For, about this time it happened a sect arose, whose tenets obtained and spread very far, especially in the grande monde, and among everybody of good fashion. They worshipped a sort of idol,† who, as their doctrine delivered, did daily create men by a kind of manufactory operation. This idol they placed in the highest part of the house, on an altar erected about three foot: he was shewn in the posture of a Persian emperor, sitting on a superficies, with his legs interwoven under him. This god had a goose for his ensign: whence it is that some learned men pretend to deduce his original from Jupiter Capitolinus. At his left hand, beneath the altar, Hell seemed to open, and catch at the animals the idol was creating; to prevent which, certain of his priests hourly flung in pieces of the uninformed mass, or substance, and sometimes whole limbs already en
* This is an occasional satire upon dress and fashion, in order to introduce what follows.-H.
† By this idol is meant a tailor.
livened, which that horrid gulf insatiably swallowed, terrible to behold. The goose was also held a subaltern divinity or deus minorum gentium, before whose shrine was sacrificed that creature, whose hourly food is human gore, and who is in so great renown abroad, for being the delight and favourite of the Ægyptian Cercopithecus. Millions of these animals were cruelly slaughtered every day, to appease the hunger of that consuming deity. The chief idol was also worshipped as the inventor of the yard and needle; whether as the god of seamen, or on account of certain other mystical attributes, has not been sufficiently cleared.
The worshippers of this deity had also a system of their belief, which seemed to turn upon the following fundamentals. They held the universe to be a large suit of clothes, which invests everything: that the earth is invested by the air; the air is invested by the stars; and the stars are invested by the primum mobile. Look on this globe of earth, you will find it to be a very complete and fashionable dress. What is that which some call land, but a fine coat faced with green? or the sea, but a waistcoat of water-tabby? Proceed to the particular works of the creation, you will find how curious journeyman Nature has been, to trim up the vegetable beaux; observe how sparkish a periwig adorns the head of a beech, and what a fine doublet of white satin is worn by the birch. To conclude from all, what is man himself but a micro-coat, or rather a complete suit of clothes with all its trimmings? as to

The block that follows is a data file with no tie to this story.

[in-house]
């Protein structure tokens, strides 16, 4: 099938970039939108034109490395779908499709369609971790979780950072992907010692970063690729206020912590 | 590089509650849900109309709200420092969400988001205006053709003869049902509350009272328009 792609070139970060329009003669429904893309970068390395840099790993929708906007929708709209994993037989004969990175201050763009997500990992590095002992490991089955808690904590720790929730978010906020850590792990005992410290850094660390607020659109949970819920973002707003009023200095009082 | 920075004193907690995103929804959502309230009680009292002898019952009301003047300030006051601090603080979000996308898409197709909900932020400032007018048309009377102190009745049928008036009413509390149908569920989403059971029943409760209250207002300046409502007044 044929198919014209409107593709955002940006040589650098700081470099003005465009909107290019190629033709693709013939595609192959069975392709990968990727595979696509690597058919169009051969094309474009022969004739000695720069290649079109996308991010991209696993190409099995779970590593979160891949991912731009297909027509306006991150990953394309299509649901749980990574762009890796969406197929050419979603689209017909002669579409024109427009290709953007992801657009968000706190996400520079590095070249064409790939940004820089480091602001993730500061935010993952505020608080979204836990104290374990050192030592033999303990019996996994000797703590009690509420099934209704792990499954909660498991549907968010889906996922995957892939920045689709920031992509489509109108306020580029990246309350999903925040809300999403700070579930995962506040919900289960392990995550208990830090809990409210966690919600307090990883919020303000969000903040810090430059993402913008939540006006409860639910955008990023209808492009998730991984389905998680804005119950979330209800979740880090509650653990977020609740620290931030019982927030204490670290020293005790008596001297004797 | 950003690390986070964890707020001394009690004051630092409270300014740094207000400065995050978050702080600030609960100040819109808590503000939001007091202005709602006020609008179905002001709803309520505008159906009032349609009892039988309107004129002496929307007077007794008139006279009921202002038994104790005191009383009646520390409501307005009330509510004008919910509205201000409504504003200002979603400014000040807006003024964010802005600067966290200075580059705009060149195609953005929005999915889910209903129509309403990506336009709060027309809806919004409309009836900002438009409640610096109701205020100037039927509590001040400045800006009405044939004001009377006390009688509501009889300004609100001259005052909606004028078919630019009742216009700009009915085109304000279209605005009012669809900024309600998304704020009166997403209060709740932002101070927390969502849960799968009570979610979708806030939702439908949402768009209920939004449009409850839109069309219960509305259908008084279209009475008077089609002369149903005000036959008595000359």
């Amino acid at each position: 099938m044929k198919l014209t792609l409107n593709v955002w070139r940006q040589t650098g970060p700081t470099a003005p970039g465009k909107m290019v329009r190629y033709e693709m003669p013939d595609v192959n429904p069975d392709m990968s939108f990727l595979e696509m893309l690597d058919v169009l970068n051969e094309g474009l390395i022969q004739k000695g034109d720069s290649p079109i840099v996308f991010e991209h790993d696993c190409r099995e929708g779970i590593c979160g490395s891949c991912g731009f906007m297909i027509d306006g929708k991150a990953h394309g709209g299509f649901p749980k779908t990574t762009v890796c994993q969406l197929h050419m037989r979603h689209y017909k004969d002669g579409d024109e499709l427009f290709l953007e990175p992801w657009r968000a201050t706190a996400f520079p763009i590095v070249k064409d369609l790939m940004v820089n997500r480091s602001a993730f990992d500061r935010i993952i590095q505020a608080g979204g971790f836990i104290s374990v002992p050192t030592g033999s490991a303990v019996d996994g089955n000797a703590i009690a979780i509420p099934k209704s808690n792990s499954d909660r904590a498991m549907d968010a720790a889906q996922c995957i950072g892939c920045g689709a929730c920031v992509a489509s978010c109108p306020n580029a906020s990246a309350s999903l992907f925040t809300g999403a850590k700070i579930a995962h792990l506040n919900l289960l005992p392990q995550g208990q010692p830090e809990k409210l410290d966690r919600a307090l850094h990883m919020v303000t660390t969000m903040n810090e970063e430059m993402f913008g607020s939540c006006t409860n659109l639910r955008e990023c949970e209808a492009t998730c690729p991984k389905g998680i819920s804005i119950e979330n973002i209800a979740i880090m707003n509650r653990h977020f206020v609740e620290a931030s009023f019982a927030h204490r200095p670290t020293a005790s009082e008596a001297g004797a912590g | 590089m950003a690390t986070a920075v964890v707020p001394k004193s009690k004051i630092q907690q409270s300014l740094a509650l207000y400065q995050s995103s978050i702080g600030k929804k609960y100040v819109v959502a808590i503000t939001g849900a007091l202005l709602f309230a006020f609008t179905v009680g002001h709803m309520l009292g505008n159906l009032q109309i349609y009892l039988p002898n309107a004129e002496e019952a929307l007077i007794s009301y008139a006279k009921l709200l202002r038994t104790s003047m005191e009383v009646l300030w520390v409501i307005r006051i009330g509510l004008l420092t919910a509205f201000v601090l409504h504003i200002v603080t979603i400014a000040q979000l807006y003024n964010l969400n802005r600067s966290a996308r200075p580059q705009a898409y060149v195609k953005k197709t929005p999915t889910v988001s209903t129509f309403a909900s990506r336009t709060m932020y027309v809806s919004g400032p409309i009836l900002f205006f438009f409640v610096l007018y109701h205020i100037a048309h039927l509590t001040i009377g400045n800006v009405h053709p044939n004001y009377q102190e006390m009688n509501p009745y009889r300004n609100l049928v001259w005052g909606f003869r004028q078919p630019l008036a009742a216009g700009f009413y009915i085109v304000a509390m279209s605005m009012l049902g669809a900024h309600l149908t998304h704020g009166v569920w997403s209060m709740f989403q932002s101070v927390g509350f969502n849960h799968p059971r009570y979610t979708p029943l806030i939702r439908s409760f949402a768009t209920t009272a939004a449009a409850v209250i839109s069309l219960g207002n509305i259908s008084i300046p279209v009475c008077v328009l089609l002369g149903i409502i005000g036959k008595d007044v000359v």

* The Ægyptians worshipped a monkey, which animal is very fond of eating lice, styled here creatures that feed on human gore.-H.
† Alluding to the word microcosm, or a little world, as man has been called by philosophers.-H.
his body, there can be no dispute: but examine even the acquirements of his mind, you will find them all contribute in their order towards furnishing out an exact dress to instance no more; is not religion a cloak; honesty a pair of shoes worn out in the dirt; self-love a surtout; vanity a shirt; and conscience a pair of breeches; which, though a cover for lewdness as well as nastiness, is easily slipt down for the service of both ?*
These postulata being admitted, it will follow in due course of reasoning, that those beings, which the world calls improperly suits of clothes, are in reality the most refined species of animals; or to proceed higher, that they are rational creatures, or men. For, is it not manifest, that they live and move, and talk, and perform all other offices of human life? are not beauty, and wit, and mien, and breeding, their inseparable proprieties? in short, we see nothing but them, hear nothing but them. Is it not they who walk the streets, fill up parliament-, coffee—, play-, bawdy-houses? It is true, indeed, that these animals, which are vulgarly called suits of clothes, or dresses, do, according to certain compositions, receive different appellations. If one of them be trimmed up with a gold chain, and a red gown, and a white rod, and a great horse, it is called a lord-mayor: if certain ermines and furs be placed in a certain position, we style them a judge; and so an apt conjunction of lawn and black satin we entitle a bishop.
Others of these professors, though agreeing in the main system, were yet more refined upon certain branches of it; and held, that man was an animal compounded of two dresses, the natural and celestial suit, which were the body and the soul: that the
* A satire upon the fanatics.-Bentley.